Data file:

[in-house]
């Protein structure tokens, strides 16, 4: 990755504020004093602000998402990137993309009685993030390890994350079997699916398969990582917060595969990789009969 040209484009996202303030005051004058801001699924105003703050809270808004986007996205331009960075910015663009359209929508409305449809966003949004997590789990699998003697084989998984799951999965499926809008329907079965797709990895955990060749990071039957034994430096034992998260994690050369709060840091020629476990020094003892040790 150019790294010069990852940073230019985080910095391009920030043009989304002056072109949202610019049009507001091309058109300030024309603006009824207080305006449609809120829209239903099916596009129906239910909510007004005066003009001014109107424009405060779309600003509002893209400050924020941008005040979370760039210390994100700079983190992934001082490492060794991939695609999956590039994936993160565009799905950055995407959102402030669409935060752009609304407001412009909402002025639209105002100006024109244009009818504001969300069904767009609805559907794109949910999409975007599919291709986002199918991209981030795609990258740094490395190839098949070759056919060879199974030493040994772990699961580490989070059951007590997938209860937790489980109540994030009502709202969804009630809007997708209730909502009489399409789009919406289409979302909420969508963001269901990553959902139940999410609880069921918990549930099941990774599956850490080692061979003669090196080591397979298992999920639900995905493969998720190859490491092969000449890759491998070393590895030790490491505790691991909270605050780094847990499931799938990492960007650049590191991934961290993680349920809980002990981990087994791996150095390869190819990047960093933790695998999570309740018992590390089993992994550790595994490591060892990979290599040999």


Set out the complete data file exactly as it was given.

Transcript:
[in-house]
């Protein structure tokens, strides 16, 4: 990755504020004093602000998402990137993309009685993030390890994350079997699916398969990582917060595969990789009969 040209484009996202303030005051004058801001699924105003703050809270808004986007996205331009960075910015663009359209929508409305449809966003949004997590789990699998003697084989998984799951999965499926809008329907079965797709990895955990060749990071039957034994430096034992998260994690050369709060840091020629476990020094003892040790 150019790294010069990852940073230019985080910095391009920030043009989304002056072109949202610019049009507001091309058109300030024309603006009824207080305006449609809120829209239903099916596009129906239910909510007004005066003009001014109107424009405060779309600003509002893209400050924020941008005040979370760039210390994100700079983190992934001082490492060794991939695609999956590039994936993160565009799905950055995407959102402030669409935060752009609304407001412009909402002025639209105002100006024109244009009818504001969300069904767009609805559907794109949910999409975007599919291709986002199918991209981030795609990258740094490395190839098949070759056919060879199974030493040994772990699961580490989070059951007590997938209860937790489980109540994030009502709202969804009630809007997708209730909502009489399409789009919406289409979302909420969508963001269901990553959902139940999410609880069921918990549930099941990774599956850490080692061979003669090196080591397979298992999920639900995905493969998720190859490491092969000449890759491998070393590895030790490491505790691991909270605050780094847990499931799938990492960007650049590191991934961290993680349920809980002990981990087994791996150095390869190819990047960093933790695998999570309740018992590390089993992994550790595994490591060892990979290599040999």